[RFC5095] deprecated the IPv6 Type 0 Routing Header as it could be
   used to create a traffic loop, by specifying a large sequence of
   alternating IPv6 node addresses to visit.  This traffic loop could
   consume large amounts of network capacity, causing congestion, and
   possibly a network capacity denial of service attack.  (The packets
   caught in the forwarding loop would eventually be dropped as their
   hop-count field will eventually reach zero.)

   This memo specifies a method of preventing these traffic loops
   occurring, which allows the IPv6 Type 0 to be more securely and more
   safely used.  This method may also be applicable to other unicast
   source routing scenarios.








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2.  The Fundamental Problem

   The fundamental problem with the type 0 RH, and other source Routing
   Headers that support multiple routing hops in general, is that
   packets can be made to travel back towards where they've come from.
   This then facilitates the first step of a packet being able to enter
   a forwarding loop.

3.  Solution

   Packets need to be prevented from travelling back towards where
   they've come from, which then prevents a forwarding loop from being
   formed.

   The problem of packets going back towards where they've come from
   exists in multicast, and has been solved by performing a Reverse Path
   Forwarding (RPF) check on a packet as part of the multicast
   forwarding procedure.

   This RPF check ensures that a packet does not leave via the router in
   direction back towards the packet's source address.  This direction
   back towards the packet's source may be via the packet's ingress
   interface, or a different egress interface back towards the packet's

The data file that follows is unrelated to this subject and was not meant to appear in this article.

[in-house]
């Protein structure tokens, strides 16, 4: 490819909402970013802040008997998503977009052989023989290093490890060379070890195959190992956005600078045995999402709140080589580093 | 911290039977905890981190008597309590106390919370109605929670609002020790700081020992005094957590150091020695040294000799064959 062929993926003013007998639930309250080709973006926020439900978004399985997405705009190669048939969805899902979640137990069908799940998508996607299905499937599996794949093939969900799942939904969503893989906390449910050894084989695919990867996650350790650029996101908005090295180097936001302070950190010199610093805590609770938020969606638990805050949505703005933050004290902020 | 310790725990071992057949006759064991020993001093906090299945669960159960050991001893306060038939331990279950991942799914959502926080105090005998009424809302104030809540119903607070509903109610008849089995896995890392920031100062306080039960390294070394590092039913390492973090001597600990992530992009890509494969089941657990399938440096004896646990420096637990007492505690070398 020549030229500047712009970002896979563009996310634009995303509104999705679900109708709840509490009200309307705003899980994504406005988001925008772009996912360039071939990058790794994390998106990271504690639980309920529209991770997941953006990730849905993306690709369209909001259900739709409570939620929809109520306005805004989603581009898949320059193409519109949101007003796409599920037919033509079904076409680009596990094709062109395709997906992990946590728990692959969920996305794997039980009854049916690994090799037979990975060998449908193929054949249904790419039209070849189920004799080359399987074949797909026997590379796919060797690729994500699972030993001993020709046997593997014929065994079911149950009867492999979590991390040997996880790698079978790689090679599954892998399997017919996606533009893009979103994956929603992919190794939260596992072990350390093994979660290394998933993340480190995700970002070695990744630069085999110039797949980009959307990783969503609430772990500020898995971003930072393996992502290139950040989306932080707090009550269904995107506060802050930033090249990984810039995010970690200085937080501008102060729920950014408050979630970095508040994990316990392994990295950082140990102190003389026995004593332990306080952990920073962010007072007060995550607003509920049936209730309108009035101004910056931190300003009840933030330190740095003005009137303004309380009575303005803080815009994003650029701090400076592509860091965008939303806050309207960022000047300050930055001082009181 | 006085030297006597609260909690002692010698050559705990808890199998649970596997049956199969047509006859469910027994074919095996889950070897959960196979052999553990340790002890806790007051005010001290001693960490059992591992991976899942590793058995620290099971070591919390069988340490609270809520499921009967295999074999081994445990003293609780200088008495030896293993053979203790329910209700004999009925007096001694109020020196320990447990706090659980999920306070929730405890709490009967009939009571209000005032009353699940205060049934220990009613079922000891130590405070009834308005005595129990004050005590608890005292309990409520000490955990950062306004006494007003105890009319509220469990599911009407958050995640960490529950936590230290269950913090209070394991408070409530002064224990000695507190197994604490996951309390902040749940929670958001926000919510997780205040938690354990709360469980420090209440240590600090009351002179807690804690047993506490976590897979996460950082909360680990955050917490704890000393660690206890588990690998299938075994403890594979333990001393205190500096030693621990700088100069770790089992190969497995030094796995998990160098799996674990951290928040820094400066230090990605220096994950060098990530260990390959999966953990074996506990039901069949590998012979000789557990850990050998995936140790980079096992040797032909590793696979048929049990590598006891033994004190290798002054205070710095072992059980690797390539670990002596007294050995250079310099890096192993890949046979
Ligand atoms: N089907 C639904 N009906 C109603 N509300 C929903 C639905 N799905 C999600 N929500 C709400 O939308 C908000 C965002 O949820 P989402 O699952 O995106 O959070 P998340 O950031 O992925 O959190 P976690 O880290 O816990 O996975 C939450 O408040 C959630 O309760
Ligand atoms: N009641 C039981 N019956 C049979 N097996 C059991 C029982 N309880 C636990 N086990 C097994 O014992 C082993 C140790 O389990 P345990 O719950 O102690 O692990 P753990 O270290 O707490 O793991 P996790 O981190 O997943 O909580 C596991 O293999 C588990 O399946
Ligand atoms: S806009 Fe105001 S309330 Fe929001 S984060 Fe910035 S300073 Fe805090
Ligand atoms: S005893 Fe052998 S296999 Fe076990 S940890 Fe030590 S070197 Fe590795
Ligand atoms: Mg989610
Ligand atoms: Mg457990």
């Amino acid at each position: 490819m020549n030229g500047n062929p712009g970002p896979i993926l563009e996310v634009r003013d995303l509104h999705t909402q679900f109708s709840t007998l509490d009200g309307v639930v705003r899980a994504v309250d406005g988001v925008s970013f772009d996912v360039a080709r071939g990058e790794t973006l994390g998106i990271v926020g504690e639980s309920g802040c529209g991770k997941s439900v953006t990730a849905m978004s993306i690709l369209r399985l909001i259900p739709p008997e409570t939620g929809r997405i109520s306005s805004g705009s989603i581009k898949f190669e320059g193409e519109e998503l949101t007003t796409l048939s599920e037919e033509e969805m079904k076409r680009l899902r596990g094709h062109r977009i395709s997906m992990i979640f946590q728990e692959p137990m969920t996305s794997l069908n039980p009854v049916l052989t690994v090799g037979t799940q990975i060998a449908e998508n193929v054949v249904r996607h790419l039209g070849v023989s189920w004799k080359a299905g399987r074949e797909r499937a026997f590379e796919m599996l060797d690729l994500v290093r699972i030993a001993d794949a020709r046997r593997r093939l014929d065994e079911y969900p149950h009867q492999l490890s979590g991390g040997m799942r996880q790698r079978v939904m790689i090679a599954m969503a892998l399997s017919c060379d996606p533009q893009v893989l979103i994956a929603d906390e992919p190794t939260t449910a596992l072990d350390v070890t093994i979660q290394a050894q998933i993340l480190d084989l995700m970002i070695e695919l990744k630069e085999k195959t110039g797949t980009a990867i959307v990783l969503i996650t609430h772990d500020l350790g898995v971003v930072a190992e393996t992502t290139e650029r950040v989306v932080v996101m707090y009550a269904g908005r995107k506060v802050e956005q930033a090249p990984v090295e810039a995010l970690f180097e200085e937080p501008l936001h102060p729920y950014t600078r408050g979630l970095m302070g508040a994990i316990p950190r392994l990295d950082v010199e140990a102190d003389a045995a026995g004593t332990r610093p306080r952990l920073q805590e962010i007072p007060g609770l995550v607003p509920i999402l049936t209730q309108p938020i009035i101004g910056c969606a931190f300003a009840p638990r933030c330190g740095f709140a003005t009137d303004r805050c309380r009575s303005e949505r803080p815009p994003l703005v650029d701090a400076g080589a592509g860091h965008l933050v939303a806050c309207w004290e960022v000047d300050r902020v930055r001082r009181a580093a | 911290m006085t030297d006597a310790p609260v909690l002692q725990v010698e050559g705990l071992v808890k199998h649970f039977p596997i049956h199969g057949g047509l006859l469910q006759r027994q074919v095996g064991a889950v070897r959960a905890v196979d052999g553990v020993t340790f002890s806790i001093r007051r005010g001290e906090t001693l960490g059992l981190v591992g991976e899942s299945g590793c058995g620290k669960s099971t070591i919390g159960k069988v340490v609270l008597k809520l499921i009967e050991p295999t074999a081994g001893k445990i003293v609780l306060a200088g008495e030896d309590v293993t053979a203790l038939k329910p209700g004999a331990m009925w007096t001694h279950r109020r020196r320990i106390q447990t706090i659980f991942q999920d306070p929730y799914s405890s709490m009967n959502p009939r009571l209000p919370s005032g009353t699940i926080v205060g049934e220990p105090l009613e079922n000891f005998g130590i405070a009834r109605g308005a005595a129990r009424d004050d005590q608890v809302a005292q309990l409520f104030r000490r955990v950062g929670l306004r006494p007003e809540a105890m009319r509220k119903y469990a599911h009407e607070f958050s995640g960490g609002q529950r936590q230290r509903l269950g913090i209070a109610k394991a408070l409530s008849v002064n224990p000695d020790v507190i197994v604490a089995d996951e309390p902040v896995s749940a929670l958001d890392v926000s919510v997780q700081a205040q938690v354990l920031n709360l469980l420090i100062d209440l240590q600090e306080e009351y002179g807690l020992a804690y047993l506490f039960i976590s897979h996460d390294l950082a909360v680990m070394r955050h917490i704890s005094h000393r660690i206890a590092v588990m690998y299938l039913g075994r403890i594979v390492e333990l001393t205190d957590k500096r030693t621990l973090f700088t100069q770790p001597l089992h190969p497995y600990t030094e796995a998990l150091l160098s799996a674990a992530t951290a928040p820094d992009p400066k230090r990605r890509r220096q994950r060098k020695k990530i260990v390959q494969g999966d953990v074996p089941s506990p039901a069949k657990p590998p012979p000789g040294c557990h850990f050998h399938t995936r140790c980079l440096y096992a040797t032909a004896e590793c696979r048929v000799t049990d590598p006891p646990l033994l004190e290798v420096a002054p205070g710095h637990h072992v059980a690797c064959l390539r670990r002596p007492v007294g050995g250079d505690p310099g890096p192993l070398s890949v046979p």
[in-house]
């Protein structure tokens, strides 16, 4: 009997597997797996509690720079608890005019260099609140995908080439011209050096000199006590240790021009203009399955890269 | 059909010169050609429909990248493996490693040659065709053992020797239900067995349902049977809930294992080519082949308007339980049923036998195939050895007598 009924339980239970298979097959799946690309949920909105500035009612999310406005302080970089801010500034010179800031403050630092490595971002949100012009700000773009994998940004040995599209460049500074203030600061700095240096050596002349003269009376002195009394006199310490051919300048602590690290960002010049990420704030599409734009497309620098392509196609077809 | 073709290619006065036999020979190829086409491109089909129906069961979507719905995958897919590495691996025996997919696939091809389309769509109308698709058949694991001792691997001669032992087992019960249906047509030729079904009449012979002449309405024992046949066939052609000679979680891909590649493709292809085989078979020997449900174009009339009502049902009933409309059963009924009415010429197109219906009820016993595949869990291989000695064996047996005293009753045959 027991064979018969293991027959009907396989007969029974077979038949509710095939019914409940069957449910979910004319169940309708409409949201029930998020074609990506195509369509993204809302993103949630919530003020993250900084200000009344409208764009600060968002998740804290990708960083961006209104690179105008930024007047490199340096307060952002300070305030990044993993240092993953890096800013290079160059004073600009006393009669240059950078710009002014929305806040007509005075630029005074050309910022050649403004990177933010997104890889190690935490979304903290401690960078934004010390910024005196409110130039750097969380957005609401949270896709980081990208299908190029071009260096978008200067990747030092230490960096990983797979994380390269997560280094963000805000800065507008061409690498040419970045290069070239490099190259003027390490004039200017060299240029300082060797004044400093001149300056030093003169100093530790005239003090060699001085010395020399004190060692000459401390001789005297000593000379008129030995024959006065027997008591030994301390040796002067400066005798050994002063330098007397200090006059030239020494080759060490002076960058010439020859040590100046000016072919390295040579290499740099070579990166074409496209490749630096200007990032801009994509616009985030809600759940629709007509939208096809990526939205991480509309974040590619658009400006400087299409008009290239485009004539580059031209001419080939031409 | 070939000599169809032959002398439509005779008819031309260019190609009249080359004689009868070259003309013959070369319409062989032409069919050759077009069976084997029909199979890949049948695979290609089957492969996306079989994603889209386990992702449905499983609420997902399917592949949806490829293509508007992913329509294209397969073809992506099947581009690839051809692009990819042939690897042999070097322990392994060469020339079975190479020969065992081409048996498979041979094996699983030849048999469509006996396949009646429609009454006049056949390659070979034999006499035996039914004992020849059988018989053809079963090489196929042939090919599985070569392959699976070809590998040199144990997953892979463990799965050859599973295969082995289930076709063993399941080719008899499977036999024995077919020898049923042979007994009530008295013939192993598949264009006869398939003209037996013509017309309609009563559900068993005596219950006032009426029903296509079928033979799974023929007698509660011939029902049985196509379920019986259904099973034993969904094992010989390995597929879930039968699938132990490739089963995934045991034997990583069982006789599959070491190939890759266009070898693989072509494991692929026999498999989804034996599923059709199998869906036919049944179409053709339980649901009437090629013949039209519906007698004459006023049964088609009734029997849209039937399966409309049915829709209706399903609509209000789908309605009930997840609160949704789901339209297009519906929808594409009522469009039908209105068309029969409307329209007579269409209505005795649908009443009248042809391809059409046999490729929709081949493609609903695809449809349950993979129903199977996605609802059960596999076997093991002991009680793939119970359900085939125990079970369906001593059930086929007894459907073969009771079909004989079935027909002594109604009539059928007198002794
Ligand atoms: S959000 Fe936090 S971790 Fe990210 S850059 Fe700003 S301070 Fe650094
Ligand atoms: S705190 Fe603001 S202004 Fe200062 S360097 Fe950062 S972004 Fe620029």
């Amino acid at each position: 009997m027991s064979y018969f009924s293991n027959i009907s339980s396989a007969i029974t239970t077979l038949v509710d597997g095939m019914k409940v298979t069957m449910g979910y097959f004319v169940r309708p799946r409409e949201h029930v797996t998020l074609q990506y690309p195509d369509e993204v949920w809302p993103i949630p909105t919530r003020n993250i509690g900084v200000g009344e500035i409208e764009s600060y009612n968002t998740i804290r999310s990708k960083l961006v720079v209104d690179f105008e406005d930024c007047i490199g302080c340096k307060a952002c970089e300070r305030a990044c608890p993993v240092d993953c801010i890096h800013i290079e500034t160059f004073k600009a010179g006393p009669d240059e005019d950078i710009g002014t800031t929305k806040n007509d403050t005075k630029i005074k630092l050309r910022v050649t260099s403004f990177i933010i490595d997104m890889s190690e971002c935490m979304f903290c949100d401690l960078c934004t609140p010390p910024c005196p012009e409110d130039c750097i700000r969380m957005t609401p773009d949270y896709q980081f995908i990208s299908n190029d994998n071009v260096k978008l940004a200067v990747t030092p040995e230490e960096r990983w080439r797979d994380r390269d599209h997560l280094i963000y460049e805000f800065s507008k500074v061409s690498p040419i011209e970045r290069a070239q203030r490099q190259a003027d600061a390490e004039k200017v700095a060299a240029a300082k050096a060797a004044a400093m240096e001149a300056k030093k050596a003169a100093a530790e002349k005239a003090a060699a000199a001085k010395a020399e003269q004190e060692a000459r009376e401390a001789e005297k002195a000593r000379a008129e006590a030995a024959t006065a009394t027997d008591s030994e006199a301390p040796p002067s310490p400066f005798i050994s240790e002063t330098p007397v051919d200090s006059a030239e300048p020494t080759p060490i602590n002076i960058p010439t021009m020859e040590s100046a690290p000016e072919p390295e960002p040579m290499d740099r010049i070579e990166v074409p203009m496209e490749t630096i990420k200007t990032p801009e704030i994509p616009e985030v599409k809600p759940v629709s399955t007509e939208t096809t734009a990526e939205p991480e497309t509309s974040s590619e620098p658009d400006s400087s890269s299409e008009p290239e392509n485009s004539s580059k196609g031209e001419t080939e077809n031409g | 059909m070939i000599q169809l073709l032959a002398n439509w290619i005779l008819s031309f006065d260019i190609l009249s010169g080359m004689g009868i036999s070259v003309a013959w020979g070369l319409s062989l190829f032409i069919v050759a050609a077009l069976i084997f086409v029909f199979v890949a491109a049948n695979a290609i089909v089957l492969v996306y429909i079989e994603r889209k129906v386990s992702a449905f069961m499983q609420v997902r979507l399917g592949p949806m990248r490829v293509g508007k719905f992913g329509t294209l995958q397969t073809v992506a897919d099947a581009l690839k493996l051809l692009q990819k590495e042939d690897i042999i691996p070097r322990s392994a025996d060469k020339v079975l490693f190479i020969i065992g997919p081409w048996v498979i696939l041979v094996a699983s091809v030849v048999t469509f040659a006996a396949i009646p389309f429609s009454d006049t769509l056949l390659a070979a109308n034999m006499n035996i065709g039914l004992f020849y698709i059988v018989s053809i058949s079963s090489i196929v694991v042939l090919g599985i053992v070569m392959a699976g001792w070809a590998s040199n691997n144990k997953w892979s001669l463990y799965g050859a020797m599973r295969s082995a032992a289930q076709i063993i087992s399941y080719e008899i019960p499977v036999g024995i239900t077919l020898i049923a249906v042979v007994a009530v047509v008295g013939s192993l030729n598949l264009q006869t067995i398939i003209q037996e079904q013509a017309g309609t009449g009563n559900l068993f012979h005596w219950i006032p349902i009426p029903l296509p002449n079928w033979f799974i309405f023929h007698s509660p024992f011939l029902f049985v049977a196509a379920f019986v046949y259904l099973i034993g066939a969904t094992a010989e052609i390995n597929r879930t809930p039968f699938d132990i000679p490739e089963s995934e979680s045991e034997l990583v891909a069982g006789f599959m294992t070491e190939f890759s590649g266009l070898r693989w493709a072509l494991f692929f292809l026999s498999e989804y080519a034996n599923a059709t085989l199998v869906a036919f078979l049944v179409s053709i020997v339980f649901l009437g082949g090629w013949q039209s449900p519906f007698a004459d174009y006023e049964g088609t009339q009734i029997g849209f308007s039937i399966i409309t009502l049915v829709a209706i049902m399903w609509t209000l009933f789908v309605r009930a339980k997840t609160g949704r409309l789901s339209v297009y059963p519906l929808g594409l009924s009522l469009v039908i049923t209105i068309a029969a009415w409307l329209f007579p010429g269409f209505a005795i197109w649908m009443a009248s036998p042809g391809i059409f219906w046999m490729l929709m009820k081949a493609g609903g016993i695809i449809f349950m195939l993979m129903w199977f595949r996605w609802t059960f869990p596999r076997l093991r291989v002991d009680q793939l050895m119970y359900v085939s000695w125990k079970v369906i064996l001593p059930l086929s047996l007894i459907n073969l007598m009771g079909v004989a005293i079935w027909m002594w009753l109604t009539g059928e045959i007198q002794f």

source in an asymmetric routing scenario.

   This memo specifies that a Reverse Path Forwarding Check is peformed
   when processing the IPv6 Type 0 Routing Header to prevent the packet
   going back towards its source.

   [RFC3704], although describing RPF checks to prevent source IP
   address spoofing, provides good descriptions of the RPF checking
   process.

4.  Method

   The following method is used to process IPv6 Type 0 Routing Headers
   while also preventing their packets from entering a forwarding loop.

   1.  Perform the Type 0 Routing Header processing algorithm as
       specified in [RFC2460], section 4.4.  This will result in the
       packet's Type 0 Routing Header and Destination Address being
       updated to the next address specified in the routing header to
       visit.

   2.  Perform an RPF check against the updated packet.






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   3.  If the packet is to now travel back towards its source, discard
       the packet, and generate an ICMPv6 Destination Unreachable,
       Routing Header RPF Check Failed error (specified below), sending
       it to the packet's source (address).

   4.  Otherwise, forward the packet to its new Destination Address.

   Note that an implementation could perform the RPF check against the